There is a lot in this book that I really appreciate. I agree, with Harper, that the Christianity's gospel is, too often, thin. It can be so focused on the after-life that it forgets the current one. As a result, it has lost much of the power that originally propelled it into its first few centuries of existence. I ,too, would love to see an Evangelicalism that views the Gospel as powerful today - powerful to save from sin, to restore broken relationships, to create loving communities. Harper does a good job of showing how broken this world is and how the Gospel has the power to change everything.
Unfortunately for me, she also lets her left-leaning bias stretch the Gospel (and certain passages of scripture) in unnecessary ways. How about an example?
In her chapter on how shalom can be restored with God, she discusses the famous story of Jesus meeting the Samaritan woman at the well (see John 4 if you need a refresher). Here's what she says about this woman: "The back story provided in John 4:16-18 explains that the woman had had five husbands and the man she was with at the time was not her husband. She had given herself to five men and five men and [sic] thrown her out. How empty must she have felt? How used? How disappointed? How unworthy of love? Five times the woman trusted a man to care and provide for her in a world where men had multiple wives and concubines but women could have only one husband. Five times she had a home, food, and protection; five times she was thrown away."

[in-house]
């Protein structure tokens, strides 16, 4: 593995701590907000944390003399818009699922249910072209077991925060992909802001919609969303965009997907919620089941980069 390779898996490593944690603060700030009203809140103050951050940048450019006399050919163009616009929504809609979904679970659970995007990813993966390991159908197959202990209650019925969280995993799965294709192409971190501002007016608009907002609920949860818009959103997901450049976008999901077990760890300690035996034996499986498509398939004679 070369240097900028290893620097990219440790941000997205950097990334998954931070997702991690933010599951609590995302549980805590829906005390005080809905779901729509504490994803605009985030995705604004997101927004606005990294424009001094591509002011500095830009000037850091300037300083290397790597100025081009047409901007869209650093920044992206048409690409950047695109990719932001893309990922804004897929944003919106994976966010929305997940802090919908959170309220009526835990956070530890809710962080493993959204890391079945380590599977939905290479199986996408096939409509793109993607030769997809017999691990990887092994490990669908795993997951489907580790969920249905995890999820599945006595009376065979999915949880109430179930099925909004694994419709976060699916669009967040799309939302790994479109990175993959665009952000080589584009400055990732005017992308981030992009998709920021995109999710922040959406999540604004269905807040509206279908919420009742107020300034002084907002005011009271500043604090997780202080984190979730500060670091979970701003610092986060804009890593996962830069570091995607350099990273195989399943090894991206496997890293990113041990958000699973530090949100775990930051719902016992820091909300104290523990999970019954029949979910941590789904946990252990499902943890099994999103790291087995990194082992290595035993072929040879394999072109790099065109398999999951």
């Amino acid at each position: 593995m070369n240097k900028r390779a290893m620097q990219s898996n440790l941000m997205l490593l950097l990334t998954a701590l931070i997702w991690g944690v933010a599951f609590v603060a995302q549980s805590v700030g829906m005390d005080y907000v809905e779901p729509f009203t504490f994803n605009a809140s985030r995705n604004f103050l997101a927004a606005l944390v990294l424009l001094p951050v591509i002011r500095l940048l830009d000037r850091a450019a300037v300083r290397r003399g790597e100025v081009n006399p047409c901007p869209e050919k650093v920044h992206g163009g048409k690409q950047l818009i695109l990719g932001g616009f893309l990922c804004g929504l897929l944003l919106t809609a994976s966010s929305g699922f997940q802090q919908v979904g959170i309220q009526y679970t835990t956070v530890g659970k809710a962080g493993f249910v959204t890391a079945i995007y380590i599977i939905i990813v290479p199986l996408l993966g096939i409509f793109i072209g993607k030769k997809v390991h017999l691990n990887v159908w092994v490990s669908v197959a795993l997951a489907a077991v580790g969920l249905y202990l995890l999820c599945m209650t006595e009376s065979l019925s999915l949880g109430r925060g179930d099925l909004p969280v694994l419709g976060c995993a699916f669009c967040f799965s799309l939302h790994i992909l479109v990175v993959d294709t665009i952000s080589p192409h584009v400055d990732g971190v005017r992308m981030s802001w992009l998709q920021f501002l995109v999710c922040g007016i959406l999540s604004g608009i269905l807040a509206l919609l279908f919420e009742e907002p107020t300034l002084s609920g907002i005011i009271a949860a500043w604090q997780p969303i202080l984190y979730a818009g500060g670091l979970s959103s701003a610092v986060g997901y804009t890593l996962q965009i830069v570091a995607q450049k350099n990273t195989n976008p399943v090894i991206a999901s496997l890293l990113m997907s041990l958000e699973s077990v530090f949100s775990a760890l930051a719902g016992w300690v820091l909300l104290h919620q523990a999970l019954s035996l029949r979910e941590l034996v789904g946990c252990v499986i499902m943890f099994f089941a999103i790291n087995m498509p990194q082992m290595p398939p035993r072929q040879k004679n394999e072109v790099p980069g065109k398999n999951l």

I'm sorry but that simply isn't what the text says. After Jesus tells this woman about the 'living water' that he has access to, she asks for some. Jesus responds with a command, "Go, call your husband and come here" (John 4:16). Why does Jesus tell her to do this? Is it because he wants to dredge up old memories of how used she has been? Is it because he's wanting to let her know that he'll be the husband she never had? Or is it because he wants her to confront her sin?